by Bill Moore
He didn’t need an alarm clock, couldn’t afford one anyway. By habit he woke up at 4:30 every morning and started his long day.
....He lived in a small shiplap bunkhouse16 by 20 feet. Three other men lived there with him and it was known as the quiet bunkhouse because no one got a bunk there unless he looked quiet.
....He was called Bullcook – the camp handyman, the hauler of firewood, the lighter of Coleman gas lamps and the maker of logger’s beds.
....Gust Soderlund was a bullcook in a small up-coast float camp and in the lineage of his craft he was a pretty good one. Gust was of course a Swede – short and stocky with a round cherub face. He was a man who went about his work in a steady, plodding manner.
....The camp held 33 employees. There were no family homes and all the loggers slept in bunkhouses and ate in the company cookhouse.
....In 1936, Gust worked seven days a week and he would stay in camp for six months at a stretch. If he was careful, and he was, he could clear $60.00 a month. His total earnings would be close to $100.00, but his board and a few work clothes took off about $40.00.
....Gust was in bed by about 8:30 every night. He stopped for his meals and took a half-hour lay down after lunch if no one needed him.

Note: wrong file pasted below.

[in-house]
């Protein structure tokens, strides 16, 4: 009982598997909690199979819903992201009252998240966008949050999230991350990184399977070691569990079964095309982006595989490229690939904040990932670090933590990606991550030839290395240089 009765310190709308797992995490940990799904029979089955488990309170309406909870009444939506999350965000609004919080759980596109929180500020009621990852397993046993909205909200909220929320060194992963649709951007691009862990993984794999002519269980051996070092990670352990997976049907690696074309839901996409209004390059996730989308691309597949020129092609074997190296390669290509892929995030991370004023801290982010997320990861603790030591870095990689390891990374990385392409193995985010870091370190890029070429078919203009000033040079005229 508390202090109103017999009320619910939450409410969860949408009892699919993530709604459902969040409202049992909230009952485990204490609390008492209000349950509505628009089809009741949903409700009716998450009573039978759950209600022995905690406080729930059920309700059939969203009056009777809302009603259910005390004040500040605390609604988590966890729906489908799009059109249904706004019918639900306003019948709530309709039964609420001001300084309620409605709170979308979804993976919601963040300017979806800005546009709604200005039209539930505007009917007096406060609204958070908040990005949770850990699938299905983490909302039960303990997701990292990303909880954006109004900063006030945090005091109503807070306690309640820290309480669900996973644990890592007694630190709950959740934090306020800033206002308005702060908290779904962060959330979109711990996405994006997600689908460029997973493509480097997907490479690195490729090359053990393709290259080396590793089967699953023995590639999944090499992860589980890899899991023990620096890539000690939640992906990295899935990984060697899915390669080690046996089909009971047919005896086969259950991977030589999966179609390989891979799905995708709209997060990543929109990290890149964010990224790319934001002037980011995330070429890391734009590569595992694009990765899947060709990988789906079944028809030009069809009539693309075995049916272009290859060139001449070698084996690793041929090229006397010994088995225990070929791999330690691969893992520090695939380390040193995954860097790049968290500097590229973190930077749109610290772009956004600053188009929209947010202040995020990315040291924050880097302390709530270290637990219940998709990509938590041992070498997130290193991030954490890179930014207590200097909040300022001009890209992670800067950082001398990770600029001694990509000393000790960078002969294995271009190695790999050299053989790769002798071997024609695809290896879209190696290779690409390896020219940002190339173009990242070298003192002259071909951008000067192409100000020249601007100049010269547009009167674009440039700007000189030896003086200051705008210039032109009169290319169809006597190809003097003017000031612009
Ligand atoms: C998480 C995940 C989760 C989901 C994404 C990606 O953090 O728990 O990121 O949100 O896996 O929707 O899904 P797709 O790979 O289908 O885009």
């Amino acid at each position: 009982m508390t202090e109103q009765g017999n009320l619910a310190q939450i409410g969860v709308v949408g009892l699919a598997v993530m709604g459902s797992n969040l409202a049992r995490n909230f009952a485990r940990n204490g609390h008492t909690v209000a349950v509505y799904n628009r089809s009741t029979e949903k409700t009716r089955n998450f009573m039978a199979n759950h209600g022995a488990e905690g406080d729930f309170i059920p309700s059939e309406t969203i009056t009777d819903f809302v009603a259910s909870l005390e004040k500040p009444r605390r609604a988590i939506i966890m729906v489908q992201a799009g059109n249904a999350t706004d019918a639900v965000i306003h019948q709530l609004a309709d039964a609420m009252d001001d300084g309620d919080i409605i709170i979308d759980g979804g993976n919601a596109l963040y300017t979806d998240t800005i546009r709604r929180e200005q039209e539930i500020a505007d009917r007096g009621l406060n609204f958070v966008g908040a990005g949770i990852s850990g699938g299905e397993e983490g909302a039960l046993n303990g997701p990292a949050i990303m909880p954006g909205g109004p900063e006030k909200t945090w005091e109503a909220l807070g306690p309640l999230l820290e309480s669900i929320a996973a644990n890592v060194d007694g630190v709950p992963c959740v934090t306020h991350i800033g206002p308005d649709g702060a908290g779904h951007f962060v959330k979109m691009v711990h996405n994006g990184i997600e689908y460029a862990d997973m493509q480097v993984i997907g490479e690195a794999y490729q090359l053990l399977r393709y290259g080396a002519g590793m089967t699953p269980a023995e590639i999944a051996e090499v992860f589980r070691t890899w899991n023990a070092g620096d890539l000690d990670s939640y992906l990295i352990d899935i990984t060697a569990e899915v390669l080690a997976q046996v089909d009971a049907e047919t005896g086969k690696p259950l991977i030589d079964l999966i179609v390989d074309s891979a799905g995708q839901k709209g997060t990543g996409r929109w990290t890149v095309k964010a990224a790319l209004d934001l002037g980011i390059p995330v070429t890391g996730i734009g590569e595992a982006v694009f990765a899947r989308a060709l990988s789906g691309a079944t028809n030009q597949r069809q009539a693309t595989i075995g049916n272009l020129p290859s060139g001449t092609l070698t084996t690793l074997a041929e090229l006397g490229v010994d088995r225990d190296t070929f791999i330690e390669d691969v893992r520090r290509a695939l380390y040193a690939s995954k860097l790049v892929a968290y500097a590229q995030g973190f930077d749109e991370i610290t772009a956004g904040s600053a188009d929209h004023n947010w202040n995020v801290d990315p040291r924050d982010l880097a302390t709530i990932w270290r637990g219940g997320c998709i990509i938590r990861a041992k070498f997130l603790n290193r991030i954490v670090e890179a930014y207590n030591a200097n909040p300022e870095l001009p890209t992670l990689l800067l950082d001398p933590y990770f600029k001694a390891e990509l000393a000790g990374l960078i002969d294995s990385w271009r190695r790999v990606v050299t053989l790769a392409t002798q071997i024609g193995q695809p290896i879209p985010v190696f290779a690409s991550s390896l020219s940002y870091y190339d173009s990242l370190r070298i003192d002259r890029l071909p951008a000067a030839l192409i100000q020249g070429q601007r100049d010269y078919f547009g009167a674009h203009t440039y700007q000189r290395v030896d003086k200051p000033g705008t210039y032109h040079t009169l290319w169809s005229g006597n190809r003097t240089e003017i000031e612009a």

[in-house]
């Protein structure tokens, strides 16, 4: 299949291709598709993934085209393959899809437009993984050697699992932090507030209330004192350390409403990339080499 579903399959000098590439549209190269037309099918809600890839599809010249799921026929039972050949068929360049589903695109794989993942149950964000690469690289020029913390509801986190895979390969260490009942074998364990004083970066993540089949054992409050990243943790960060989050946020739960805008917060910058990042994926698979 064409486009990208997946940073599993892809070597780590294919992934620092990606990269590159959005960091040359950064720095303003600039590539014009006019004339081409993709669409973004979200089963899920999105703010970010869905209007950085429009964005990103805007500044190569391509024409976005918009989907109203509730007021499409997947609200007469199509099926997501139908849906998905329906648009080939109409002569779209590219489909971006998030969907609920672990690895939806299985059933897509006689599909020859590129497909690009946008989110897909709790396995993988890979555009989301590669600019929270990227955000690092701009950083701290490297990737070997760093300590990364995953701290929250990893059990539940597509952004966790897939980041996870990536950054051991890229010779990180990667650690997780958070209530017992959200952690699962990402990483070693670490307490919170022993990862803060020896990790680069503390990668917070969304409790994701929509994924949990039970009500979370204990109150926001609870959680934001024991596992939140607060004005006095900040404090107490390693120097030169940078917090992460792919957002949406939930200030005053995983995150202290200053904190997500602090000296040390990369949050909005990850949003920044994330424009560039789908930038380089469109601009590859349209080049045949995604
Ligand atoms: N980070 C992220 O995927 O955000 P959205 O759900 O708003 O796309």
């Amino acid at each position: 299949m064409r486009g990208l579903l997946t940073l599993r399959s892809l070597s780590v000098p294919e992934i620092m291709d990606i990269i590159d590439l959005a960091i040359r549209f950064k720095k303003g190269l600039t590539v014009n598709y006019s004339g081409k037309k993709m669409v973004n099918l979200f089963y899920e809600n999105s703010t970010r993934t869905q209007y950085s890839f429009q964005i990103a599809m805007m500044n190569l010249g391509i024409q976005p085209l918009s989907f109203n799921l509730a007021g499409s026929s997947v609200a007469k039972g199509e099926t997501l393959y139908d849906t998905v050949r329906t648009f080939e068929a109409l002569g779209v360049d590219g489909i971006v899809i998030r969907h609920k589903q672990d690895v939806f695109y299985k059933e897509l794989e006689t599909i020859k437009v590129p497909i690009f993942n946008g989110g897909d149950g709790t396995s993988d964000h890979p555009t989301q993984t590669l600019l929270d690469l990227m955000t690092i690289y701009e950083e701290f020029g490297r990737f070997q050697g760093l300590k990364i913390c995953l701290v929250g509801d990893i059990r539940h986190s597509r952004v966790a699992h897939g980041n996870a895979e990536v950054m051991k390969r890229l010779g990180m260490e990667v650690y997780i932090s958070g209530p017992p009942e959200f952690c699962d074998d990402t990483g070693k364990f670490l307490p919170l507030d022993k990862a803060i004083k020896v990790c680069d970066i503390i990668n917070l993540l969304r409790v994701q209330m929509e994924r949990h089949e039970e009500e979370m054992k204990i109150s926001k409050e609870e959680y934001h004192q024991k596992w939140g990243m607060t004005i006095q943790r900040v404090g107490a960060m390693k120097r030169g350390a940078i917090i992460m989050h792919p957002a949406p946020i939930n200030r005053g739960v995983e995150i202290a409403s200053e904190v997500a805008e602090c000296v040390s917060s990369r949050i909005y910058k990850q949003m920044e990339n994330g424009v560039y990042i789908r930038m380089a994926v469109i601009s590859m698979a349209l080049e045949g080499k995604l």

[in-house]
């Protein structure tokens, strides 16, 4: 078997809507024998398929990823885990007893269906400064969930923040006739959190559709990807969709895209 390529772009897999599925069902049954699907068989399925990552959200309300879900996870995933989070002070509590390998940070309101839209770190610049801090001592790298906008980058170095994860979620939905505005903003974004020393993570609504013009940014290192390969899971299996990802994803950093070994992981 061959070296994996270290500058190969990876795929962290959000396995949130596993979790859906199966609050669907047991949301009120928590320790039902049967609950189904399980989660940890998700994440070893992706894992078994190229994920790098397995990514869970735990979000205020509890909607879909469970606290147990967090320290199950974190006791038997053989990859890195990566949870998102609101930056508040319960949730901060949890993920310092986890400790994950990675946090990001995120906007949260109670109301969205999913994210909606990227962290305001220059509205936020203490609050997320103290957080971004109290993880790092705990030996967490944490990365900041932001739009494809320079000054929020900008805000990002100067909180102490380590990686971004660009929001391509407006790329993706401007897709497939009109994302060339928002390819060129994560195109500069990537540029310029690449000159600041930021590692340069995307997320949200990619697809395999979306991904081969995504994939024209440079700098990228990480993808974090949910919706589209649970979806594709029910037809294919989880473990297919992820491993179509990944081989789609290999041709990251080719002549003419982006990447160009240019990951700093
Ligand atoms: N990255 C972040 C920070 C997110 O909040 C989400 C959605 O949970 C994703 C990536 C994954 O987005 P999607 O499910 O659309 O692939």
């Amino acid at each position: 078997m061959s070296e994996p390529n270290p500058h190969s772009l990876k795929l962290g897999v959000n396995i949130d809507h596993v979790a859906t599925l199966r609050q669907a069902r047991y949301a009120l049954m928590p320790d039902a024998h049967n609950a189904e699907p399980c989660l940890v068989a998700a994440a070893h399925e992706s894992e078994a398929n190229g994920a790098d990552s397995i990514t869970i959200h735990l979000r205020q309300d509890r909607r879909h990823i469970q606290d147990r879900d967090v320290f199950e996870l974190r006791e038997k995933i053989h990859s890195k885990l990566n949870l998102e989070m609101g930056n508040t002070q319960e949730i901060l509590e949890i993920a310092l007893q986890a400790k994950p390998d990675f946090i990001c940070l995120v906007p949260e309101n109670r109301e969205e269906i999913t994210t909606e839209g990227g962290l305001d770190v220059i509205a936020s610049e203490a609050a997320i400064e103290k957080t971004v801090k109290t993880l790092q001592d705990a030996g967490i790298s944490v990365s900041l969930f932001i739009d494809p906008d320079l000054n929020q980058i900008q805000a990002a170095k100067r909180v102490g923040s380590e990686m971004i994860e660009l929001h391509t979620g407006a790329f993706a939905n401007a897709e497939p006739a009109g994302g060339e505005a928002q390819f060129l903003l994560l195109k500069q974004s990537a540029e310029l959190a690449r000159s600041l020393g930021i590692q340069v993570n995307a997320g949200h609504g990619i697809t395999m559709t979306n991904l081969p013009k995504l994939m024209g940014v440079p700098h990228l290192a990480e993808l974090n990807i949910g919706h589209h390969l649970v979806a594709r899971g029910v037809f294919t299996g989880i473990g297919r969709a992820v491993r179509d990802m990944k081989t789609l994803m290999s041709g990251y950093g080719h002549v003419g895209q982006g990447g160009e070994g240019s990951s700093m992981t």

....Bullcooks were looked upon by the rest of the crew as sort of something they had to put up with. Let the fire-wood be too wet, or run out and there was hell to pay.
....In fact let anything go wrong with the logger’s daily life in camp and the bullcook soon heard about it. Loggers lived by routine in the bunkhouse and the cookhouse – let that routine get slightly out of tune and the hollering started. Just let the bullcook forget to put the apple and orange wrappers out in the three-holer and watch the sparks fly. A heinous crime!

....The float camps are near gone from the coastal inlets of B.C., but 50 years ago they were the small towns and villages of our thousands of miles of timbered water-ways. They ranged in size from a single log float with a hand-logger’s shack on it to a series of log floats stretching up to half a mile long. They were lashed to each other by cables and every so often a good southeaster would descend down the inlet and snap some floats apart.
....When this happened, water lines were severed and general chaos surrounded the camp. And a good south-easter generally happened at night – just to make things interesting.
....It was December and Gust stretched himself and crawled out of bed quietly so as not to disturb his snoring companions. He lit a coal oil lamp and dressed in his work clothes, then went over to the wood heater and stirred up the coals and threw in some dry wood.
....Once in the dry-house he opened up the big iron door on the 90 gallon drum heater and saw that the fire was out. He had kindling ready and set a new fire and banked it up. This old monster dried the loggers’ work clothes and provided hot water for the part of the shiplap building that was the wash-house and shower area.
....Gust then went to his nearby woodyard and loaded up his homemade wooden wheelbarrow with dry kindling and pushed off to the row of bunkhouses and their heaters. The buildings were not insulated and so when it was cold, and the fire went out, it was cold inside as well as outside.